If you have ever been on the interviewing side of the table, you understand the basic differences between active candidates and passive candidates. Attitude and behavior become a balancing act.
An active job seeker is looking for a job, whether he’s out of work or ready for a change; he’s posted resumes and is seeking opportunities, even if it’s confidential. A passive candidate isn’t actively looking but would consider a good opportunity. She has a job and probably isn’t posting resumes or scanning job openings.
Active job seekers are becoming more assertive than ever in a time where unemployment is soaring over 10 percent nationwide. But too much aggressive activity can be a turnoff to hiring managers already burdened by dozens, even thousands, of resumes.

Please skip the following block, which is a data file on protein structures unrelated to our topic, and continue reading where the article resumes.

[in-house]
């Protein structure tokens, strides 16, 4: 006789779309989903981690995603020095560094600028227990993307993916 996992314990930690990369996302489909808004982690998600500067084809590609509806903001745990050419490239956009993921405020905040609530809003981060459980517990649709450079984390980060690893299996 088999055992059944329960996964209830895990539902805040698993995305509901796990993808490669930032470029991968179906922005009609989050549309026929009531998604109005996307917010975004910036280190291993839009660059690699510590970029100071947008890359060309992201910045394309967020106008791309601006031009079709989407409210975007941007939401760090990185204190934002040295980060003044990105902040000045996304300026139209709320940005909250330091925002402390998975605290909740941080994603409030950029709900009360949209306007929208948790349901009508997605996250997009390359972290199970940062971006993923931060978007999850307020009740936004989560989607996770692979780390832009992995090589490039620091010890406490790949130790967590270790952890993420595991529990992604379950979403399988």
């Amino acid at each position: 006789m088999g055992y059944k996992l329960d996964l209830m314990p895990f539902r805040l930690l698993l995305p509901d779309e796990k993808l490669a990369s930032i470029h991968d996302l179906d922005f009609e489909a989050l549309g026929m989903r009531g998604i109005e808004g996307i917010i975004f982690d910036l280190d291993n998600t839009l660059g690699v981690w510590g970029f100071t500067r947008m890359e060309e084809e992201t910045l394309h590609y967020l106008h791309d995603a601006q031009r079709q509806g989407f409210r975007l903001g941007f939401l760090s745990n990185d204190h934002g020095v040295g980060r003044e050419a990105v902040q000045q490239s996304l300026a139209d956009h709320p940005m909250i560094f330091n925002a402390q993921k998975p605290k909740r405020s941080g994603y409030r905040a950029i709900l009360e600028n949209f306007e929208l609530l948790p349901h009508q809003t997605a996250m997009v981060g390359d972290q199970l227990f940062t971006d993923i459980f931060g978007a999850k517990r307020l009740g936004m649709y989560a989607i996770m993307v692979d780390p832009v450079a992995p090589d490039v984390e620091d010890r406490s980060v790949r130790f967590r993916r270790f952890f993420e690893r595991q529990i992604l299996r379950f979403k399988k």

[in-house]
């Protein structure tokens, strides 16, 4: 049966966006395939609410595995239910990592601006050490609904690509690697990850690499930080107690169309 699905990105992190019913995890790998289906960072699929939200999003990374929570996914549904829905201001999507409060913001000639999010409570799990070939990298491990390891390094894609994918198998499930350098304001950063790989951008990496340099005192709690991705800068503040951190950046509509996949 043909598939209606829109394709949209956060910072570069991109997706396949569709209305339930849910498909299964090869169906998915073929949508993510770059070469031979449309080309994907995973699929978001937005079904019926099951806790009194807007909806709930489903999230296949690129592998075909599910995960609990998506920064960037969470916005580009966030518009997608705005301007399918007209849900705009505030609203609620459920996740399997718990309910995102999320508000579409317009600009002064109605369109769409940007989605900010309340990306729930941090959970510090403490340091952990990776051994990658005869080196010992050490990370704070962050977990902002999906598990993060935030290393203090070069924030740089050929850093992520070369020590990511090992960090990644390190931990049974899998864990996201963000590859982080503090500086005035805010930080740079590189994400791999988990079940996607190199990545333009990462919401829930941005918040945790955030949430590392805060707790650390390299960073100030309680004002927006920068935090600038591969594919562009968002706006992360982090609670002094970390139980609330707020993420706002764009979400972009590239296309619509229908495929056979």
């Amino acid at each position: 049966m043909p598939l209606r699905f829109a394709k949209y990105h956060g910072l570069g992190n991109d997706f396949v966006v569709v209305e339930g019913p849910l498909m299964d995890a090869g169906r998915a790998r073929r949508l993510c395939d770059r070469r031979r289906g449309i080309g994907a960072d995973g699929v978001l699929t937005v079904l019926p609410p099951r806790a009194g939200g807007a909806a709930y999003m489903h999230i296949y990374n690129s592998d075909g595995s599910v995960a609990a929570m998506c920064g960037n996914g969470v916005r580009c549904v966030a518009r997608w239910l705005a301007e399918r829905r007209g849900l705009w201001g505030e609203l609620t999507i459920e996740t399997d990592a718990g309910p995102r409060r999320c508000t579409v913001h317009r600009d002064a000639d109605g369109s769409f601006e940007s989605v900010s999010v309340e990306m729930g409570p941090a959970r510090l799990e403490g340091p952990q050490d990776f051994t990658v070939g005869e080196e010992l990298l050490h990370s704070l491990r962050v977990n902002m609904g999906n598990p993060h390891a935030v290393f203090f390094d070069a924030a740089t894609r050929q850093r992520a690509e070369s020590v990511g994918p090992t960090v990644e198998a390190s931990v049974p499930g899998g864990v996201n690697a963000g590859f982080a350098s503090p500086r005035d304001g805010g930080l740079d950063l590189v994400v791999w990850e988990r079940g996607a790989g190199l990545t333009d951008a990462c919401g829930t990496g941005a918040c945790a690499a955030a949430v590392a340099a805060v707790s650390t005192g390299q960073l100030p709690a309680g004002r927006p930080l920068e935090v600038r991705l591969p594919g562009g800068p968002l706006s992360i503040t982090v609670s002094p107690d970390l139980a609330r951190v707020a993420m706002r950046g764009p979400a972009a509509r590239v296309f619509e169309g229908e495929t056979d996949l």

Even if you’re on an active search, it’s wise to adopt some tactics that make passive candidates appealing to employers and to make sure your activity doesn’t cross the line into aggression.
Consider the predicament of Jeremy a very active job seeker:
I answered every advertisement and called people back, Jeremy said. I stepped on a lot of toes along the way, but that’s how I’d sold my wares as a medical-software sales executive. After a recent layoff, I threw caution to the wind. I was going to let everyone and anyone know I was available.
I suppose I did everything but stand with a sandwich board in midtown Manhattan to get myself out there and exposed. As a top salesperson, I wasn’t going to be passive at all. I guess I took active job seeking a little too seriously.
The result? Bruised toes among potential employers and no real leads.
So what did he (and other super-aggressive job seekers) do to hurt their job search? Sell instead of brand.
Think about what kind of reputation you are building with those who may see you or your resume. How are you branding yourself? How are you known?